Thin crust, deep dish, hand tossed? It’s easy to get lost in the sauce when it comes to the seemingly endless list of different pizza styles — so here’s a regional pizza breakdown to add to your cache of hot pizza knowledge.
Some pizza savants call this style “the original pizza,” which hails from 18th century Naples, Italy. The crust is notoriously thin and the toppings are typically fresh and simple — bonus points for adding preserved fish (just like the people of Naples like to!). A fork and knife are encouraged.
Brought to the U.S. by Sicilian immigrants in the 19th century, the dough in this pie is thick-cut and “pillowy.” Most notably, Sicilian pizza comes baked in a square, instead of the traditional circle.
Chicago Deep Dish
This slice of heaven is thought to have originated in the Windy City in the early 1900s. American entrepreneur Ike Sewell is often credited with inventing this “pie-inspired” pizza. The crust is thick and the toppings sit in reverse of the traditional order: cheese, meat, veggies, then a generous layer of crushed tomatoes.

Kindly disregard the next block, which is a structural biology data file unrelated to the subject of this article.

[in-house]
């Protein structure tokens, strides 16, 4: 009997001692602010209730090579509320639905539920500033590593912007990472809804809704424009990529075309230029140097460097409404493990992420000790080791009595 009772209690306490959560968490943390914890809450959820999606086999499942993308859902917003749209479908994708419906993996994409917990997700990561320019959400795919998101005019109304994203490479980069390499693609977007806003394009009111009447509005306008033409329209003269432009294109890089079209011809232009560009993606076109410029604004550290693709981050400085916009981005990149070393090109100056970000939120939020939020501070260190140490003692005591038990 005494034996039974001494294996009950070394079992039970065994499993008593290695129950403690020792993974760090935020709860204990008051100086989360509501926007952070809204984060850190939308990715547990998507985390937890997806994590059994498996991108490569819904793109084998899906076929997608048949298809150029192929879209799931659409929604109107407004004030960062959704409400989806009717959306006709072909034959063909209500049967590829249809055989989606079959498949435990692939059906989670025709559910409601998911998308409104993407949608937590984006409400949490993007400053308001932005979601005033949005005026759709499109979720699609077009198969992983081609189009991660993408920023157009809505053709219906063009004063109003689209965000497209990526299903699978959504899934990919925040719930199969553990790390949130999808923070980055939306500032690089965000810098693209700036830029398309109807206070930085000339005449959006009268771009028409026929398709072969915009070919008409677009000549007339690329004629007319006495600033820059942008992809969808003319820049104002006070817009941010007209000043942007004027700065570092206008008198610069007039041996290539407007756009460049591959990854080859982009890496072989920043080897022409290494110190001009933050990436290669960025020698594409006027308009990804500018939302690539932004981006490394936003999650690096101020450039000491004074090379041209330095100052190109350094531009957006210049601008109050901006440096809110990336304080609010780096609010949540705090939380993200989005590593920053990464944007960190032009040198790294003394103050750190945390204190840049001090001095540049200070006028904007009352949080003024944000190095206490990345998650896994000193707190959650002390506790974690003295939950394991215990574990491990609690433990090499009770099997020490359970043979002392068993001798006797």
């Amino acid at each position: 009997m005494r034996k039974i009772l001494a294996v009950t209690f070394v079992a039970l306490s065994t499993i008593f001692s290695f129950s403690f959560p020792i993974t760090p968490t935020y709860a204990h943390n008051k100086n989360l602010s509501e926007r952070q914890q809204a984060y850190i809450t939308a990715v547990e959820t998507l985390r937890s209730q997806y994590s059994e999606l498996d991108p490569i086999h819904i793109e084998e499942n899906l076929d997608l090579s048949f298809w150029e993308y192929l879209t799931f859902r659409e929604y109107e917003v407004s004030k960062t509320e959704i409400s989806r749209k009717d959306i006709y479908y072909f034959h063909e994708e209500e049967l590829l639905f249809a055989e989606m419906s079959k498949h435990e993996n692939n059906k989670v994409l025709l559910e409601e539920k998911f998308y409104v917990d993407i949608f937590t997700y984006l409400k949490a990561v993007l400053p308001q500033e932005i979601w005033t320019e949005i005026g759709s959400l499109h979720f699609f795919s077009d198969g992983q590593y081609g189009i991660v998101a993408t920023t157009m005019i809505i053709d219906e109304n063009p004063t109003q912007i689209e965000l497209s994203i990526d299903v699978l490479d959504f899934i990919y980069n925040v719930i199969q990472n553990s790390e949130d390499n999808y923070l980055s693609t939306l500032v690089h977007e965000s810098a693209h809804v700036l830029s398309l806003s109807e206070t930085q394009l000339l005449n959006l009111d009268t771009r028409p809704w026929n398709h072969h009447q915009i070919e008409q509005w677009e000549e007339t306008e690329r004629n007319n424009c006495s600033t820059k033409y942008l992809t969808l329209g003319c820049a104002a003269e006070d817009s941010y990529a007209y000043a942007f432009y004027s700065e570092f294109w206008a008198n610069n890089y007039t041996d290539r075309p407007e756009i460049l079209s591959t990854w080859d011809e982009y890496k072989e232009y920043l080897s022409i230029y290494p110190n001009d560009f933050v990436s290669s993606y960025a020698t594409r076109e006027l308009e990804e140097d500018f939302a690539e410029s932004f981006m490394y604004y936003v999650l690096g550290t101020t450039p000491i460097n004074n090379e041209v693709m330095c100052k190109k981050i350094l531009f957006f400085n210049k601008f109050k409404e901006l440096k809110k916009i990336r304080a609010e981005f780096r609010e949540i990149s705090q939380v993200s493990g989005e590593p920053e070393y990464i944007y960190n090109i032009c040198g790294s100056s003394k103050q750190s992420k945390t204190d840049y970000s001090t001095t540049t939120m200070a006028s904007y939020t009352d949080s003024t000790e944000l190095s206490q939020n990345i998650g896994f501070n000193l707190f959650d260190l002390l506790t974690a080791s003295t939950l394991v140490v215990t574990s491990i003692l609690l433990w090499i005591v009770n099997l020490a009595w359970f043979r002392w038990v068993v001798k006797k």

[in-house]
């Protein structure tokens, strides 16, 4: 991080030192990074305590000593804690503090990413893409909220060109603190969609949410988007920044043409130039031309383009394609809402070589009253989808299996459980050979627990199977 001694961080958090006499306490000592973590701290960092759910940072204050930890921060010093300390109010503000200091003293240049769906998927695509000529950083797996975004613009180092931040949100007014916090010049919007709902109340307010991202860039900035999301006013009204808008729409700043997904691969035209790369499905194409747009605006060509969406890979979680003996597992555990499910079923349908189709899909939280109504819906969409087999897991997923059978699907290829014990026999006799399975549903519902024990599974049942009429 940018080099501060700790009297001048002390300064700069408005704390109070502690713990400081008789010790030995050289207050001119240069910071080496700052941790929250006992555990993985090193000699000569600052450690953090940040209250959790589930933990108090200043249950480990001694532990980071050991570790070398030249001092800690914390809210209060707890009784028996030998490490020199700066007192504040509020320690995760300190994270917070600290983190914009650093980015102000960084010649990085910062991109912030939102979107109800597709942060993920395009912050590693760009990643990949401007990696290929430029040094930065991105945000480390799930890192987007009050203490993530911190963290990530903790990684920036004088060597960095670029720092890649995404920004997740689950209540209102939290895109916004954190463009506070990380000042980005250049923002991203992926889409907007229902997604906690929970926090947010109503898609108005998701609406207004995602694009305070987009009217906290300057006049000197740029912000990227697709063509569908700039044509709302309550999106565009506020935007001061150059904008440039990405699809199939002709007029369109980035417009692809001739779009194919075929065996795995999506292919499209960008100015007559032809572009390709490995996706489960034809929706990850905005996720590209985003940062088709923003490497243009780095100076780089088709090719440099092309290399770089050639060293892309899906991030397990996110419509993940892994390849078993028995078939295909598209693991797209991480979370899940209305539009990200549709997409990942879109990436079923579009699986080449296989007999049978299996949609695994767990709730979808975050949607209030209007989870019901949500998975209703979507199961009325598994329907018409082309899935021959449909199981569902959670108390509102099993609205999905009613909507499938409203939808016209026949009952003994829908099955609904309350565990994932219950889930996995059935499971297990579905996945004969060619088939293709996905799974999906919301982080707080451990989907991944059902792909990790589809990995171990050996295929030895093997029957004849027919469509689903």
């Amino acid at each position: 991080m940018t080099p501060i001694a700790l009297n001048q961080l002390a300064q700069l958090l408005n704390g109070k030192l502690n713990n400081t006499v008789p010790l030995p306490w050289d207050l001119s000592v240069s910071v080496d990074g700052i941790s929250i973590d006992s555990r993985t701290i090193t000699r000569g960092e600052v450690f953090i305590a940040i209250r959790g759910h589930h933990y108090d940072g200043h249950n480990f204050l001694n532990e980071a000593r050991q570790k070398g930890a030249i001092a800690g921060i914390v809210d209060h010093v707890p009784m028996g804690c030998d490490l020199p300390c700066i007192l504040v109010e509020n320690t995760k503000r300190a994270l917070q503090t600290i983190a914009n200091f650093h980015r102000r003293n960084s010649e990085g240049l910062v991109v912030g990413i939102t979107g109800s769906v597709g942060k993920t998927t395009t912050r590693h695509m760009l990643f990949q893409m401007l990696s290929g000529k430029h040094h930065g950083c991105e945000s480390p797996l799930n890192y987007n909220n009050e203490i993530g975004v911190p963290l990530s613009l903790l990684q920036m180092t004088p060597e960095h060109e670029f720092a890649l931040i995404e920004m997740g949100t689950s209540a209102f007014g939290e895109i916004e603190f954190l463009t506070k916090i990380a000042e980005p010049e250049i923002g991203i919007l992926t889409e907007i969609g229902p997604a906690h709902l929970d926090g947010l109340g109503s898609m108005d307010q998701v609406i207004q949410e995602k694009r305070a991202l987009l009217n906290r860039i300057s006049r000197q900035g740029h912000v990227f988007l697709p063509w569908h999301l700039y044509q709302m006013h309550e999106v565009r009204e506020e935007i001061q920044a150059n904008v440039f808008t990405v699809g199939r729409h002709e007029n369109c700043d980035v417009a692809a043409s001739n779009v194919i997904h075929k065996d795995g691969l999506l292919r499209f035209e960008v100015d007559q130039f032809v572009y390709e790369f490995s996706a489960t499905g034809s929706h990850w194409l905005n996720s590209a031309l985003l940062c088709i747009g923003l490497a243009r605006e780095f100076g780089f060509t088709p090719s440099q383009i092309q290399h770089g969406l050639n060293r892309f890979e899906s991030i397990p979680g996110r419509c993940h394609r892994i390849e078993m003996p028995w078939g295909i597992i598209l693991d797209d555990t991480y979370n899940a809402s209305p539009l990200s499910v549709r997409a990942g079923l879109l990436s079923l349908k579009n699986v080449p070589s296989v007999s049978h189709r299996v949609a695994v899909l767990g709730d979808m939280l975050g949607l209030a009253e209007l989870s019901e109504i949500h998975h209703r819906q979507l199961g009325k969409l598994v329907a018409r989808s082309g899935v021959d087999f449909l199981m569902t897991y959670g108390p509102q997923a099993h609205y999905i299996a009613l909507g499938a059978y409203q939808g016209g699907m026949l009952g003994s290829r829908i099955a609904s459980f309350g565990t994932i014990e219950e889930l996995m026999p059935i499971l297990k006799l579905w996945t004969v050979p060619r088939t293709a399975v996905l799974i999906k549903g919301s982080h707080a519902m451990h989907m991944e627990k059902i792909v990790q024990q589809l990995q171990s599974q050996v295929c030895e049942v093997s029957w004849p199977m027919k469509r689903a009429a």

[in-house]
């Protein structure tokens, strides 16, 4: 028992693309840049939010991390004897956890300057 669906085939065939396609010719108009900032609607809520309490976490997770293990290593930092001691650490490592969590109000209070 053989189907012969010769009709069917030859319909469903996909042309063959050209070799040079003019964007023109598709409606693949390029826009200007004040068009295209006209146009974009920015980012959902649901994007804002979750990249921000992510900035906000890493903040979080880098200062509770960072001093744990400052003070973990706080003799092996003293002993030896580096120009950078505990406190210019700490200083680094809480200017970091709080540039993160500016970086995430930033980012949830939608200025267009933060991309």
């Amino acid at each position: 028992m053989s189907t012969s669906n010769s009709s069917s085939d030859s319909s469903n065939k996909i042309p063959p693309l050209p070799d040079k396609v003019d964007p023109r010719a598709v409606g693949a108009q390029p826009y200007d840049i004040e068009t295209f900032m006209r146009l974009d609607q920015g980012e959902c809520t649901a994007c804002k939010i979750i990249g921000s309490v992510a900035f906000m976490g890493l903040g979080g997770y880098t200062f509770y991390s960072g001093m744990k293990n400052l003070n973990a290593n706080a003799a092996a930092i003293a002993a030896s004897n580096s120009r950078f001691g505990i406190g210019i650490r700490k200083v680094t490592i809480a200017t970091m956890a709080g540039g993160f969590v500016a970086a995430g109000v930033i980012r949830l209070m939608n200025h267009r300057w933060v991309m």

We can’t mention deep-dish without mentioning its hometown rival, the tavern-style. My sources say that this is the pie Chicagoans more deeply identify with. It’s a circular pie cut into square slices, with a thin, crispy crust.
Giant, greasy, and droopy — in all the best ways. This type of pizza is likely what you think of when you think of late-night, by-the-slice, pizza counter ’za. True New Yorkers suggest folding the pizza for easier plate-to-mouth transition.
Rumor has it, this style of pizza was first baked in a square automotive parts pan — a reflection of Detroit’s deep auto industry roots. This style is notorious for being thick, crunchy, chewy, and uber cheesy. Like Chicago’s deep dish pizza, the ingredients are layered: cheese, toppings, then sauce.